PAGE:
“According to senior diplomatic sources, the US State Department had credible information 48 hours before mobs charged the consulate in Benghazi, and the embassy in Cairo, that American missions may be targeted, but no warnings were given for diplomats to go on high alert and “lockdown”, under which movement is severely restricted.”

    Also – “I don’t think we would consider them [Egypt] an ally,” [Obama] said. Then we should immediately stop the annual $1.5 billion bribe we’ve been paying them to leave Israel alone. With the Muslim Brotherhood in charge, that’s no longer a promise they intend to keep anyway.

    The bigger question is, how did we get to this point in history where on the anniversary of September 11th, angry mobs in Egypt, Libya, Yemen and elsewhere could attack our embassies with impunity? The last time this has happened was in 1979 when Jimmy Carter was president when the Islamists saw Carter as weak as Obama is today.

    Why has the press gone after Romney for criticizing Obama’s inaction when they should be asking Obama why he didn’t respond to the credible intelligence by beefing up those embassies with more Marines? Instead, he slept through the whole thing, then got up and went to a campaign event.

    People need to know that this nation’s embassies are under coordinated attack across the globe and it has nothing to do with a six-month old YouTube video. This is all about 9/11 and the Muslim world’s belief that America under Obama is fair game for riots and political assassination of our foreign diplomats because this nation under this administration is too weak to stop them and the American press as then in 1979 and now, will not hold them accountable.

    I have no doubt that the people in Israel are praying that Romney wins in November so they can breath a sigh of relief that their only ally in the world will be back when Obama is gone.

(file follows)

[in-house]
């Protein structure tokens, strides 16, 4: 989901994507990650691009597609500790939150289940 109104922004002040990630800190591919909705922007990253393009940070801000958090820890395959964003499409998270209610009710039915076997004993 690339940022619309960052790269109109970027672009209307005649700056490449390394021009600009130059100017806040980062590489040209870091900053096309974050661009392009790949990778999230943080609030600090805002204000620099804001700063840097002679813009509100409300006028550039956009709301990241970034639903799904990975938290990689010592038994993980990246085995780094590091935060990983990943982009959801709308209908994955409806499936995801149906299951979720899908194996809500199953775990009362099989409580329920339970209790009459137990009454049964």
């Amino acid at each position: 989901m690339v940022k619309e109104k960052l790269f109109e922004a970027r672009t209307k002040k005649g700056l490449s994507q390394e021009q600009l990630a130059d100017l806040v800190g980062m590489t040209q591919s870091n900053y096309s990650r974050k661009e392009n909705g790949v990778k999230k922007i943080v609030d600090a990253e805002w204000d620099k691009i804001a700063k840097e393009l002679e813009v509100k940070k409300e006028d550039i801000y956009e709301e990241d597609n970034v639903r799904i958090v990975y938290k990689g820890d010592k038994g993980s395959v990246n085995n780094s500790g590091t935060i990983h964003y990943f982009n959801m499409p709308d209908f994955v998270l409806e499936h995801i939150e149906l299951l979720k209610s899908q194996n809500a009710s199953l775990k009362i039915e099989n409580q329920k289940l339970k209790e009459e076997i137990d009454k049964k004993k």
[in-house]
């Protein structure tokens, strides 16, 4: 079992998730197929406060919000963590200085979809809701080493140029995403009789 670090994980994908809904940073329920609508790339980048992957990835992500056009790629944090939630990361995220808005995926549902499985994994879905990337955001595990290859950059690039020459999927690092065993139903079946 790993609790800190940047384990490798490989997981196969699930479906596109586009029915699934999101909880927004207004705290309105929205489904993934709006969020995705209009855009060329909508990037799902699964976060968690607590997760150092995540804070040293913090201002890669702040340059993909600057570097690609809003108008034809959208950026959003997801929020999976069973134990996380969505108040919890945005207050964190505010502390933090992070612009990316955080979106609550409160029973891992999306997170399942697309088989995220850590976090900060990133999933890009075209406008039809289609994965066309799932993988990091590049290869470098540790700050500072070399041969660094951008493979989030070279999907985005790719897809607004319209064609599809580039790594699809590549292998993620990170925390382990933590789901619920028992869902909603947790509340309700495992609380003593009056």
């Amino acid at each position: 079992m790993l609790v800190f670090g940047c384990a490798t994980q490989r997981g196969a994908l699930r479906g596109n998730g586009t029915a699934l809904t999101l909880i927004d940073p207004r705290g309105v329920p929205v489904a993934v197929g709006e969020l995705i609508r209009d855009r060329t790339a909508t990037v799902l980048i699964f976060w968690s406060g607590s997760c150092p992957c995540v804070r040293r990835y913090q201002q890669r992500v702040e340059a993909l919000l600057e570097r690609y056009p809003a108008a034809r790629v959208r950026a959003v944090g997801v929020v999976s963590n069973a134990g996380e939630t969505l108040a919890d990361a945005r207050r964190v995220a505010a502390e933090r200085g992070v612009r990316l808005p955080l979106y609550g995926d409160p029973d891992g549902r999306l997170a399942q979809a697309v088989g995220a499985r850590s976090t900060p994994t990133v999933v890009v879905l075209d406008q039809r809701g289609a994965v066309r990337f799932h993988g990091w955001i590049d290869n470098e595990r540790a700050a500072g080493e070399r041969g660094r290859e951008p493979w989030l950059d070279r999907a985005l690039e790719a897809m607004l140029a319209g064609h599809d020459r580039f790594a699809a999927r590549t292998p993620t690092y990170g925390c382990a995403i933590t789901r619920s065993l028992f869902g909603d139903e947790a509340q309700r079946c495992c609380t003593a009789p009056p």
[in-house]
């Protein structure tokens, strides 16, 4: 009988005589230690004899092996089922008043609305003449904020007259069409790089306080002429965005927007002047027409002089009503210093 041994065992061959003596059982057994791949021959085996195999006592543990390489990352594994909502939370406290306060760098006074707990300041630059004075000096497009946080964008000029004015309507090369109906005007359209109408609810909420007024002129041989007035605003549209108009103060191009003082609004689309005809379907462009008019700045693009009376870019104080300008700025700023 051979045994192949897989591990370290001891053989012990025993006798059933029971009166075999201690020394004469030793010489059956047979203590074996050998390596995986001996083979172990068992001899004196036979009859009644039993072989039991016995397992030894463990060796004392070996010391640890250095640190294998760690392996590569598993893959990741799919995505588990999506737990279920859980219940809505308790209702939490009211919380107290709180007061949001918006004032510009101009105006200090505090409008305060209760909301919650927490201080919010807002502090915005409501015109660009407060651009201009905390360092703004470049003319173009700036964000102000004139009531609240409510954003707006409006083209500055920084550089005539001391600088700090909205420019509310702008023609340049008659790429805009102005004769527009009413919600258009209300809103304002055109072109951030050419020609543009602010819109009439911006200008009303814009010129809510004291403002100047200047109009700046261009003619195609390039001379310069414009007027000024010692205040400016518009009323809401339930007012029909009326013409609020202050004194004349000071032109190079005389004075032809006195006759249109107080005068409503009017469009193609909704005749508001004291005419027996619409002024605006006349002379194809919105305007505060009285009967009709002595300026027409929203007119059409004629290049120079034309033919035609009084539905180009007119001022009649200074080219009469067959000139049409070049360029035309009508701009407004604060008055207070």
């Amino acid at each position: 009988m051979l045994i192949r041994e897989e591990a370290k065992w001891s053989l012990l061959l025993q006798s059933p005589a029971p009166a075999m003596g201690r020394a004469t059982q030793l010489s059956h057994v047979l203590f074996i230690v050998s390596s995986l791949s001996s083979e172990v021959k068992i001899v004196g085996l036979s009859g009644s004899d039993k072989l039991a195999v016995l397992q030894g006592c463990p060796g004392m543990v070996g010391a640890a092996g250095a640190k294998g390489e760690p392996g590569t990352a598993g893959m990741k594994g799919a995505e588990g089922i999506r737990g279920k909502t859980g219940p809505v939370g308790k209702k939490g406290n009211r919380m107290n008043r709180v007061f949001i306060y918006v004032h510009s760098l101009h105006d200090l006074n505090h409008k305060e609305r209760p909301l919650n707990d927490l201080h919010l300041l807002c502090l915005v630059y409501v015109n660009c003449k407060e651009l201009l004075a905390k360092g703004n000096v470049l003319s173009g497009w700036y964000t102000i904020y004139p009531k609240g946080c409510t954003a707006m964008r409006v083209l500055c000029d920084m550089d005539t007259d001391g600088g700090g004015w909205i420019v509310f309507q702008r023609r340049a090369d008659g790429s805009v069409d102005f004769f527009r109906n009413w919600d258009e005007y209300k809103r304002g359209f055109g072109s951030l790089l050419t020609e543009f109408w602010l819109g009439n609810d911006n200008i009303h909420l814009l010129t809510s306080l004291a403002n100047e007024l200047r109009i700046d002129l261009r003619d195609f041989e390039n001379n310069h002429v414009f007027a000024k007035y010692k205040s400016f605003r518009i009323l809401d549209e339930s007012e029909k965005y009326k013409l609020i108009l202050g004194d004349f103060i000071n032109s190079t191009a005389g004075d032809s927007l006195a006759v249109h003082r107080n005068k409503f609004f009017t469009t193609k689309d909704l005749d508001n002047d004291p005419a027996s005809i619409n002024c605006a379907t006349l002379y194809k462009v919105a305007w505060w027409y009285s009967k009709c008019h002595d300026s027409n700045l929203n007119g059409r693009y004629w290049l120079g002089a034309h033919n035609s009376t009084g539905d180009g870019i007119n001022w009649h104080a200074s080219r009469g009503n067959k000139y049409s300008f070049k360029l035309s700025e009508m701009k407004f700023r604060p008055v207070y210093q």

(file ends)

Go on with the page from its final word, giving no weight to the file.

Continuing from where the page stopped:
• Submitted by Neal Rovick on 09/14/2012 - 06:19 pm.

      Yes, we all know that the toughness of Reagan prevented the bombing of the Marine barracks and the death of the CIA agents a year or so later. And the steely determination of Bush Sr.certainly prevented Saddam from invading Kuwait. And goodness knows what might have happened if the iron will of Bush Jr. hadn’t prevented AlQuaeda from killing 3000 Americans in New York City.

    • Submitted by Robert Gauthier on 09/14/2012 - 08:33 pm.

      Wrong again about history and Carter and facts

      Reagan withdrew the Marines after the barracks bombing, a barracks that was woefully protected. He did not criticize Carter about the failed Iran rescue.
      The funding for security for the embassies was it by 1.2B by the Republivpcan led Congress.
      And Bush apologized to the Muslim world more than once,
      What is different now is commentators who no better than the very same crazy radical Jihadists they condemn, like Klein, the hatemongering pastor in Florida and the entire Republican punditocracy. Our discourse is so bad we are aspiring to the same low standards of the radical Islamists.